However, when asked by Labour’s shadow minister for Schools, Kevin Brennan, to reveal the names of the schools where she found these materials, Leadson said that this was not necessary for the purposes of the debate. Andrea Leadsom’s approach to SRE is not only fundamentally regressive, but also ignores the results of decades of research into the importance of a comprehensive and unified provision of SRE. A report conducted by Brook revealed that currently, 47% of school children believe that SRE doesn’t cover what they really need to know about sex, and a shocking 1 in 4 have stated that they receive no SRE whatsoever. Even Ofsted declared last year that ¼ of the schools in England are not providing satisfactory PSHE. A bill that was set to introduce the statutory provision of SRE was lost in the pre-election legislative wash-up, with the concessions wrangled between Labour and the Conservatives creating a patchwork rendition of a once powerful proposal. The then Shadow Secretary of State for Education and now Secretary of State for Education, Michael Gove, was quick to champion the deflection of the bill. The current cabinet seems overwhelmingly antiquated in its approach to SRE. With Leadsom calling for an opt in rather than opt out system for SRE and the controversial MP Nadine Dorries proposing a bill that would result in abstinence classes for girls aged 13 to 16, the supposed changes to SRE seem to focus less on education and more on limitation. Dorries’ statement that "the answer to ending our constant struggle with the incredibly high rate of teenage sexual activity and underage pregnancies lies in teaching our girls and boys about the option of abstinence” is both unqualified and contradictory. Not only does her proposal only deal with the provision of ‘abstinence’ education for girls, but it also ignores statistics from the Office for National Statistics that reveal that teenage pregnancies are at their lowest rate since the early 1980s. This is not a result to be claimed by the coalition; this is a demonstration of the success of the past Labour government. SRE in the twentieth century should be about empowerment, access to information, and the consultation of young people themselves. 82% of young people questioned by Brook stated that they want schools to take their views into account in order to make SRE not only more relevant but equally more effective. Even according to a survey on the Netmums site, the majority of parents believe that children should begin learning about sex from eight years old. Sex and relationship education should not be challenged by Dorries’ declaration that society is “saturated in sex.” Surely this should reveal the crucial need for better and a more modern approach to educating young people about sexual health, sexuality and relationships. Perhaps Nadine Dorries and Andrea Leadsom should listen to their fellow coalition partner Lib Dem Sarah Teather, Minister for Children and Families. Talking to Brook, she reiterated that evidence “shows that comprehensive sex and relationships education, combined with easy access to effective contraception are the two essential ingredients for reducing teenage pregnancy.” Sex and relationship education is not just about sex. It is about learning about our biological makeup, our fabrication as men and women, and our personal relationships. By using terms such as “sexual terminology”, Leadsom sees SRE through the antiquated belief that sex is a both a threat and a social taboo. Unfortunately, the greatest threat to the sexual health of our young people is the blinkered vision of a frightened conservative traditionalism. To ‘just say no’ is not a solution; it privileges ignorance over education and uninformed decisions over choice.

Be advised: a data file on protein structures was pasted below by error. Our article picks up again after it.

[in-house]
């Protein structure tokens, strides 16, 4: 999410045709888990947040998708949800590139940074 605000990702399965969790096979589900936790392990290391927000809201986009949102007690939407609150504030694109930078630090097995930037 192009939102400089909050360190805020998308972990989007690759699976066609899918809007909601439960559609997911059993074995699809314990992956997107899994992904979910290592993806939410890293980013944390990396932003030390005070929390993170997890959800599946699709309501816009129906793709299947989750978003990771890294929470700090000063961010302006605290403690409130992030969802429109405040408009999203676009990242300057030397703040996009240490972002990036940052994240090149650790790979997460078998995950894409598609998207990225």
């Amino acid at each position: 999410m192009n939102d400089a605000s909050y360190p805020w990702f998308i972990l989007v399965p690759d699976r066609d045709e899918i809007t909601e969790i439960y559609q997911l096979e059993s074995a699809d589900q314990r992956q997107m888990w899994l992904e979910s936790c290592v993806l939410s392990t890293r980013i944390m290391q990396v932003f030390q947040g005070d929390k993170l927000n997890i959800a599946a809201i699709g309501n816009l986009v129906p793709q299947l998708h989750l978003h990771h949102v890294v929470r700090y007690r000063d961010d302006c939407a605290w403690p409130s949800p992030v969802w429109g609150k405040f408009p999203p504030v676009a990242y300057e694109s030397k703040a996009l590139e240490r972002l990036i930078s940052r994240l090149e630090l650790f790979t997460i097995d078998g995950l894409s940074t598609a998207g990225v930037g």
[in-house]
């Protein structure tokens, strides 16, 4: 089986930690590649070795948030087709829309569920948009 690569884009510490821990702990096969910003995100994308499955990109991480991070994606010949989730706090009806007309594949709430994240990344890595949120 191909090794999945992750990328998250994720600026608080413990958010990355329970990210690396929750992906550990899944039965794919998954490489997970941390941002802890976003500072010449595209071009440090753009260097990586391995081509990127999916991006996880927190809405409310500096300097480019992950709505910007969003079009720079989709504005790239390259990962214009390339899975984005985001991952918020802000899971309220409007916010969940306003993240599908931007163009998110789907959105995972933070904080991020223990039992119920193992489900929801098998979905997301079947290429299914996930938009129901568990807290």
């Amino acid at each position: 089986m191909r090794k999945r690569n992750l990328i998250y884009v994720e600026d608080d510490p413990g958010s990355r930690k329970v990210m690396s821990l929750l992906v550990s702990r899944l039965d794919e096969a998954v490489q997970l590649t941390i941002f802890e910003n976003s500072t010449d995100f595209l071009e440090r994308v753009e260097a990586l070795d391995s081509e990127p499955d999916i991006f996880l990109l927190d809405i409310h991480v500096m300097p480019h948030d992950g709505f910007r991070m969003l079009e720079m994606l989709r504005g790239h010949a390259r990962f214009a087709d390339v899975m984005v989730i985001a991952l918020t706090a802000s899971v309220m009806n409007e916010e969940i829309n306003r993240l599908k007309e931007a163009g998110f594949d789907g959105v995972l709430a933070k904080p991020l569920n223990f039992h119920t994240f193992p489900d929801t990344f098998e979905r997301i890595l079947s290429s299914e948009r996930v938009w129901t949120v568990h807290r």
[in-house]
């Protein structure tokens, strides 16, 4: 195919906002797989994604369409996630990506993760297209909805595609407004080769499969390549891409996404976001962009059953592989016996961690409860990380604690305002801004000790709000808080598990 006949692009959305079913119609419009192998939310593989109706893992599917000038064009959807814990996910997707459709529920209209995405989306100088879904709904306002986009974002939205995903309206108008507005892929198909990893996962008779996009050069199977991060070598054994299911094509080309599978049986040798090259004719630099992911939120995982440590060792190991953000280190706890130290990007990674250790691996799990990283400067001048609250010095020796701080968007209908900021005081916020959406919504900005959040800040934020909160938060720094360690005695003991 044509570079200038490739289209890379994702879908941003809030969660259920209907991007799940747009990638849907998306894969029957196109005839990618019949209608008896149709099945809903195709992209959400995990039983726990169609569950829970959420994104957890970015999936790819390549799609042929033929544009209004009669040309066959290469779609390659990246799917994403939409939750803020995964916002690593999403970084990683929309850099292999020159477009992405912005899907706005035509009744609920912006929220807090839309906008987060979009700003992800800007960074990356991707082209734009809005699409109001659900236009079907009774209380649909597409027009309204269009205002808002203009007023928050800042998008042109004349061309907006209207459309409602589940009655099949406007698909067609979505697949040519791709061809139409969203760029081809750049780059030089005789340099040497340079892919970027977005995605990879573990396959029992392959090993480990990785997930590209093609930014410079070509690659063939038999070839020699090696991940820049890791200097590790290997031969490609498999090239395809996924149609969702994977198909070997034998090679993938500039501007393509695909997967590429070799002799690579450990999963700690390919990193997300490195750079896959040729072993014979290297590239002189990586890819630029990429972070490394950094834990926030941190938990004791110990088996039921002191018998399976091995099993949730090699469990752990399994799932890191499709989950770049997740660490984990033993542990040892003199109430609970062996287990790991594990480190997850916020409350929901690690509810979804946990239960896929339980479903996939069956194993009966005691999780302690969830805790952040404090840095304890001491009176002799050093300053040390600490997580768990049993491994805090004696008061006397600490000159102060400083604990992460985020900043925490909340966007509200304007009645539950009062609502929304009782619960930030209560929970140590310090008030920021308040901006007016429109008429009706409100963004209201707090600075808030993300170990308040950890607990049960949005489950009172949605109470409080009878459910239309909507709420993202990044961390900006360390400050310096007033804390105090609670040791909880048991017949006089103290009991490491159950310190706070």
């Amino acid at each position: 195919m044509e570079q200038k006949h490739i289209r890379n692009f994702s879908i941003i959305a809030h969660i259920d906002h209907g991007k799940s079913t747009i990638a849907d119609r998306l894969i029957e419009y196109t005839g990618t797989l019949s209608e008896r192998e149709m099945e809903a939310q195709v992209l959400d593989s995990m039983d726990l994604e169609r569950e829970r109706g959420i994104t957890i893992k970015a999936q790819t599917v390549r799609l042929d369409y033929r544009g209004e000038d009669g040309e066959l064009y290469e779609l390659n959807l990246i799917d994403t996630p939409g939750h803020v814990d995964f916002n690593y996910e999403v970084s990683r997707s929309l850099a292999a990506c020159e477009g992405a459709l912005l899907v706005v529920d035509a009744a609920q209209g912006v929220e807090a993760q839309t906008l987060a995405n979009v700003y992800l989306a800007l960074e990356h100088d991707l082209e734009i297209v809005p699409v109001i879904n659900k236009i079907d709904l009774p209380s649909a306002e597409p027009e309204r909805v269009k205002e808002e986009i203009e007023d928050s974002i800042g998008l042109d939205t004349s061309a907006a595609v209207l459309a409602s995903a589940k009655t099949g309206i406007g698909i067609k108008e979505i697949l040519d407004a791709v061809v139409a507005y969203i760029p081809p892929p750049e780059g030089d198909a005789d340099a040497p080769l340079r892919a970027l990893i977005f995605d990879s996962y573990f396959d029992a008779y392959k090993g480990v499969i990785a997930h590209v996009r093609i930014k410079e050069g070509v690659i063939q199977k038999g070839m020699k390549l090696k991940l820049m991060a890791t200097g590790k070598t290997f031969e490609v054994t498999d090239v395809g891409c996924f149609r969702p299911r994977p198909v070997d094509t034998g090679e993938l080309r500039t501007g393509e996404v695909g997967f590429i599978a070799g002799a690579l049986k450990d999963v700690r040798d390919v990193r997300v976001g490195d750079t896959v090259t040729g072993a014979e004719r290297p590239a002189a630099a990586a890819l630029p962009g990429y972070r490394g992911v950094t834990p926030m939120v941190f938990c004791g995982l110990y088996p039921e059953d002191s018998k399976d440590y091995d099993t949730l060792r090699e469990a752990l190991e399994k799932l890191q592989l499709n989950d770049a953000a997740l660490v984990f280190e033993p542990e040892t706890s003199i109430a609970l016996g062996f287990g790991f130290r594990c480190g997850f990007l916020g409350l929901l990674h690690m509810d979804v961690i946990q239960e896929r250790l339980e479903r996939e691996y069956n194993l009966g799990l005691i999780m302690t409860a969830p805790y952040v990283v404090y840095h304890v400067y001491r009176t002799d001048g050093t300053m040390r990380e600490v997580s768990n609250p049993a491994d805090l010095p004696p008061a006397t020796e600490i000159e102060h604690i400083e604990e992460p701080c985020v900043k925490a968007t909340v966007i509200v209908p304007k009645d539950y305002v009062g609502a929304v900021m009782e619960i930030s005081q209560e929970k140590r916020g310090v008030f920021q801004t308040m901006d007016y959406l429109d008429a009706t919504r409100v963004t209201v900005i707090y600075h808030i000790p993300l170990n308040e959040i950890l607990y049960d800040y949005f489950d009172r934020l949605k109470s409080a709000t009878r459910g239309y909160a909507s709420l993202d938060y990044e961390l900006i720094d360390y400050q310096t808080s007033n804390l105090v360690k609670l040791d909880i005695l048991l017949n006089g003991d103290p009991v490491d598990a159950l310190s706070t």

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To ‘just say no’ is not a solution: Conservative traditionalism threatens Sex and Relationship Education